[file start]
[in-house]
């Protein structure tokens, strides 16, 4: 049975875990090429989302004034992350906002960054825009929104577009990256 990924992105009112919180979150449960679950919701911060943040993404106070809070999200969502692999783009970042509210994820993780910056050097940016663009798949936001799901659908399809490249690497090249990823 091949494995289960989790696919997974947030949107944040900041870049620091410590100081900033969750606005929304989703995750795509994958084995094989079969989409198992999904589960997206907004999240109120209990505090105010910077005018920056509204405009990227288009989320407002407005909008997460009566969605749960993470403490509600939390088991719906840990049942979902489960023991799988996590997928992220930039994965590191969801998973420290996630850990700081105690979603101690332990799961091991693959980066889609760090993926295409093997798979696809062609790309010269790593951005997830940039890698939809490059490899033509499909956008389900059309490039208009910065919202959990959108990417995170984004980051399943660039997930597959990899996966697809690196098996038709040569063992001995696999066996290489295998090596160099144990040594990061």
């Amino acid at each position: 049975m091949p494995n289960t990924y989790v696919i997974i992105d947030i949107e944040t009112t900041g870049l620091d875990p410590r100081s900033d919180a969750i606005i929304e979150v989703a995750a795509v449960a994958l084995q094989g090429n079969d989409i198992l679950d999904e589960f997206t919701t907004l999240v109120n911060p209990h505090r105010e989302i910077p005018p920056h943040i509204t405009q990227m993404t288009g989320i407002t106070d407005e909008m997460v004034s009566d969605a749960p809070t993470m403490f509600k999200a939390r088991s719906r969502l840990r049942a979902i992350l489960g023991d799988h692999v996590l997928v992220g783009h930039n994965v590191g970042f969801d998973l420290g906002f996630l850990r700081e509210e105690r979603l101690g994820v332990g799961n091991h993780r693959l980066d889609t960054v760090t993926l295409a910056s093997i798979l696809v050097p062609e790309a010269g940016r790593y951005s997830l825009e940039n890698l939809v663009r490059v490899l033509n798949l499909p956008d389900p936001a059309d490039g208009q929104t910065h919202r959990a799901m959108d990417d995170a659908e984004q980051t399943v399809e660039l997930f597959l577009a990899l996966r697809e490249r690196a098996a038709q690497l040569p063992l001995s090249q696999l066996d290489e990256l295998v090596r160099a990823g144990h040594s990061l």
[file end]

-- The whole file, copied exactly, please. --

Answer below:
[in-house]
């Protein structure tokens, strides 16, 4: 049975875990090429989302004034992350906002960054825009929104577009990256 990924992105009112919180979150449960679950919701911060943040993404106070809070999200969502692999783009970042509210994820993780910056050097940016663009798949936001799901659908399809490249690497090249990823 091949494995289960989790696919997974947030949107944040900041870049620091410590100081900033969750606005929304989703995750795509994958084995094989079969989409198992999904589960997206907004999240109120209990505090105010910077005018920056509204405009990227288009989320407002407005909008997460009566969605749960993470403490509600939390088991719906840990049942979902489960023991799988996590997928992220930039994965590191969801998973420290996630850990700081105690979603101690332990799961091991693959980066889609760090993926295409093997798979696809062609790309010269790593951005997830940039890698939809490059490899033509499909956008389900059309490039208009910065919202959990959108990417995170984004980051399943660039997930597959990899996966697809690196098996038709040569063992001995696999066996290489295998090596160099144990040594990061």
């Amino acid at each position: 049975m091949p494995n289960t990924y989790v696919i997974i992105d947030i949107e944040t009112t900041g870049l620091d875990p410590r100081s900033d919180a969750i606005i929304e979150v989703a995750a795509v449960a994958l084995q094989g090429n079969d989409i198992l679950d999904e589960f997206t919701t907004l999240v109120n911060p209990h505090r105010e989302i910077p005018p920056h943040i509204t405009q990227m993404t288009g989320i407002t106070d407005e909008m997460v004034s009566d969605a749960p809070t993470m403490f509600k999200a939390r088991s719906r969502l840990r049942a979902i992350l489960g023991d799988h692999v996590l997928v992220g783009h930039n994965v590191g970042f969801d998973l420290g906002f996630l850990r700081e509210e105690r979603l101690g994820v332990g799961n091991h993780r693959l980066d889609t960054v760090t993926l295409a910056s093997i798979l696809v050097p062609e790309a010269g940016r790593y951005s997830l825009e940039n890698l939809v663009r490059v490899l033509n798949l499909p956008d389900p936001a059309d490039g208009q929104t910065h919202r959990a799901m959108d990417d995170a659908e984004q980051t399943v399809e660039l997930f597959l577009a990899l996966r697809e490249r690196a098996a038709q690497l040569p063992l001995s090249q696999l066996d290489e990256l295998v090596r160099a990823g144990h040594s990061l």